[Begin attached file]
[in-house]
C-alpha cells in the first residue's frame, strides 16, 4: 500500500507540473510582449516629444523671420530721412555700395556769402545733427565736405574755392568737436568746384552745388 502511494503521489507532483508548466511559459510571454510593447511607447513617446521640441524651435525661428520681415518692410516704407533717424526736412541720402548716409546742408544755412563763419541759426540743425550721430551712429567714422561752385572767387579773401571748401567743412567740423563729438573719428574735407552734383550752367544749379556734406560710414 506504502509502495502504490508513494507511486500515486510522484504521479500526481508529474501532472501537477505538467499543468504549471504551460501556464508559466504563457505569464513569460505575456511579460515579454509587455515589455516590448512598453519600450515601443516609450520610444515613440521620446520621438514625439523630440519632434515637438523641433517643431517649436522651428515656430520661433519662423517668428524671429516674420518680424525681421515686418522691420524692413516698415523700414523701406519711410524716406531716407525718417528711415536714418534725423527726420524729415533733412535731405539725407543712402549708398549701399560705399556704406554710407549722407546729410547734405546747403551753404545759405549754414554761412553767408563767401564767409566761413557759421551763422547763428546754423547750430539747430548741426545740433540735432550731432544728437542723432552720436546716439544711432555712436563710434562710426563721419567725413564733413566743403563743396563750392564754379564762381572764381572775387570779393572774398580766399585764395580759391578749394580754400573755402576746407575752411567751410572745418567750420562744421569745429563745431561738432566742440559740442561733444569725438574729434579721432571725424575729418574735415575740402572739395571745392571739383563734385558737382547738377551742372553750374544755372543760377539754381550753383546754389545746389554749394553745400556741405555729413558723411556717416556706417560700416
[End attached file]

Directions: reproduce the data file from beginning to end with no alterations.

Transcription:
[in-house]
C-alpha cells in the first residue's frame, strides 16, 4: 500500500507540473510582449516629444523671420530721412555700395556769402545733427565736405574755392568737436568746384552745388 502511494503521489507532483508548466511559459510571454510593447511607447513617446521640441524651435525661428520681415518692410516704407533717424526736412541720402548716409546742408544755412563763419541759426540743425550721430551712429567714422561752385572767387579773401571748401567743412567740423563729438573719428574735407552734383550752367544749379556734406560710414 506504502509502495502504490508513494507511486500515486510522484504521479500526481508529474501532472501537477505538467499543468504549471504551460501556464508559466504563457505569464513569460505575456511579460515579454509587455515589455516590448512598453519600450515601443516609450520610444515613440521620446520621438514625439523630440519632434515637438523641433517643431517649436522651428515656430520661433519662423517668428524671429516674420518680424525681421515686418522691420524692413516698415523700414523701406519711410524716406531716407525718417528711415536714418534725423527726420524729415533733412535731405539725407543712402549708398549701399560705399556704406554710407549722407546729410547734405546747403551753404545759405549754414554761412553767408563767401564767409566761413557759421551763422547763428546754423547750430539747430548741426545740433540735432550731432544728437542723432552720436546716439544711432555712436563710434562710426563721419567725413564733413566743403563743396563750392564754379564762381572764381572775387570779393572774398580766399585764395580759391578749394580754400573755402576746407575752411567751410572745418567750420562744421569745429563745431561738432566742440559740442561733444569725438574729434579721432571725424575729418574735415575740402572739395571745392571739383563734385558737382547738377551742372553750374544755372543760377539754381550753383546754389545746389554749394553745400556741405555729413558723411556717416556706417560700416